Examining Mobile SNS Continuance from a Dual Perspective of Social Capital and Privacy Concern

Examining Mobile SNS Continuance from a Dual Perspective of Social Capital and Privacy Concern

Tao Zhou (School of Management, Hangzhou Dianzi University, Hangzhou, China)
Copyright: © 2018 |Pages: 14
DOI: 10.4018/IRMJ.2018040104
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This article contends that due to the intense competition, it is crucial for mobile social networking services (SNS) providers to retain users and facilitate their continuance. Integrating both perspectives of social capital and privacy concern, this research examined mobile SNS continuance. Social capital includes three dimensions: structural capital, relational capital and cognitive capital. The results indicated that both social capital and privacy concerns have significant effects on continuing usage. The results imply that service providers need to develop social capital and curb privacy concerns in order to facilitate users' continuance usage of mobile SNS.
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The application of the fourth generation (4G) communication technologies has triggered mobile internet development. For example, the number of mobile internet users in China has exceeded 724 million, accounting for 96.3% of its internet population (751 million) (CNNIC, 2017). In US, about 57% of adults accessed internet through cell phones (Pew Research Center, 2013). Faced with the great market potential, internet service providers have released a variety of mobile services, such as mobile instant messaging, mobile payment and mobile social networking services (SNS). Among them, mobile SNS as an interactive application have been popular among users. A few representative products include Facebook, Twitter, WeChat, and QQ Zone. A Pew report (2015) indicated that about 76% of American internet users have been using SNS. Nevertheless, only acquiring users and facilitating their initial adoption may be not enough for service providers. If users discontinue their usage after initial adoption, service providers cannot recover the costs spent on acquiring new users and make profits. In addition, intense competition exists among multiple mobile SNS products. If they cannot retain users, users may easily switch from a service provider to an alternative one. This highlights the need to retain users and facilitate their post-adoption usage.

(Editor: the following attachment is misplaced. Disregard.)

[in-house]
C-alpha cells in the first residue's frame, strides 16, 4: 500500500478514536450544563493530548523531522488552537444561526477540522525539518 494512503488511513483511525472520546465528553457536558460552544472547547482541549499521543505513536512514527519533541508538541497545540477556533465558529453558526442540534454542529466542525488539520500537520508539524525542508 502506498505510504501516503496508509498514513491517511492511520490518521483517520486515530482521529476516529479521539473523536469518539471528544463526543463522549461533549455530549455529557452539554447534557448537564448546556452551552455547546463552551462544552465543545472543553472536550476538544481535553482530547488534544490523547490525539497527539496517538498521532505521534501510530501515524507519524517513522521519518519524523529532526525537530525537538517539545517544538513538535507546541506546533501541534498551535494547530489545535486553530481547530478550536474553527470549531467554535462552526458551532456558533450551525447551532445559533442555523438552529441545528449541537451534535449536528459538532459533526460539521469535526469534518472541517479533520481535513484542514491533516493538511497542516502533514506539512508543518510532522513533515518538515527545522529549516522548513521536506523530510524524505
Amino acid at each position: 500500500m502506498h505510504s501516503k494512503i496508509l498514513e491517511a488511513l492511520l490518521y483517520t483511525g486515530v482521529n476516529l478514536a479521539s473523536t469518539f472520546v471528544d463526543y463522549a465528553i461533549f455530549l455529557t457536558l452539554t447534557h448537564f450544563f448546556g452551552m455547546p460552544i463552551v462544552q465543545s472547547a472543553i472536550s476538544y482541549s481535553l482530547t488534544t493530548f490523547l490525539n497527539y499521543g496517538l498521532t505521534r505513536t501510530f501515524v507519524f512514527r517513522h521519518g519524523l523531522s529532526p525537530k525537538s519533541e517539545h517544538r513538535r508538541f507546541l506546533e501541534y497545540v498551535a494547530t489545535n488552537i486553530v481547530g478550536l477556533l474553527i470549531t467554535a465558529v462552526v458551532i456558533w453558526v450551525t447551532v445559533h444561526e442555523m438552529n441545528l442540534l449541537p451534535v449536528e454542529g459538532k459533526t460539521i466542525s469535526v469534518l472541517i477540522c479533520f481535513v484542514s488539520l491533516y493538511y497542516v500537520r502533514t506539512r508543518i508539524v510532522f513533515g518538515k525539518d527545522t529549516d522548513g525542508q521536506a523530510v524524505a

With the help of mobile networks and devices, mobile SNS enable users to interact with their friends and peers in their social circles at anytime from anywhere. They can communicate with each other conveniently without the temporal and spatial constraints. The frequent interactions between users may strengthen social relationships and develop social capital, which means “the sum of the actual and potential resources embedded with, available through, and derived from the network of relationships possessed by an individual or social unit” (Nahapiet and Ghoshal, 1998). Social capital as an intangible resource may facilitate users’ behaviour (Chen et al., 2017). On the other hand, mobile SNS collect much information about users, such as their demographic information and preferences. Furthermore, mobile SNS may adopt location-based technologies such as GPS to acquire users’ location information. This may arouse users’ privacy concern and increase their privacy risk, which may further decrease their continuance intention.

Previous studies have drawn on multiple theories such as the motivational theory (Tang et al., 2016), relationship quality (Hsu et al., 2017), trust (Hajli et al., 2017), and information systems continuance model (Lin et al., 2017) to examine SNS user behavior. Factors such as perceived usefulness and perceived enjoyment are identified to affect user adoption. These factors mainly reflect the individual motivations affecting user behaviour. However, previous studies have seldom examined the effect of social capital embedded within the social networks on mobile SNS user adoption. This may hinder our understanding of mobile SNS user behaviour. As noted earlier, mobile SNS users have built close social networking relationships through frequent social interactions. This may lead to social capital development, which has a significant effect on their continuance. Thus, it is necessary to examine social capital on mobile SNS. In addition, due to the significant privacy risk such as location information disclosure associated with using mobile SNS, it is also necessary to take privacy concern into consideration when examining user behavior. Thus, this research combines both perspectives of social capital and privacy concern to examine continuance usage of mobile SNS. The results provide a complete understanding of mobile SNS user behaviour by integrating a dual perspective of both enablers (social capital) and inhibitors (privacy concern) of continuance usage. This enriches extant research that has focused on user behaviour from a single perspective. In addition, the results also disclosed the different effects of three social capital dimensions on user behaviour.

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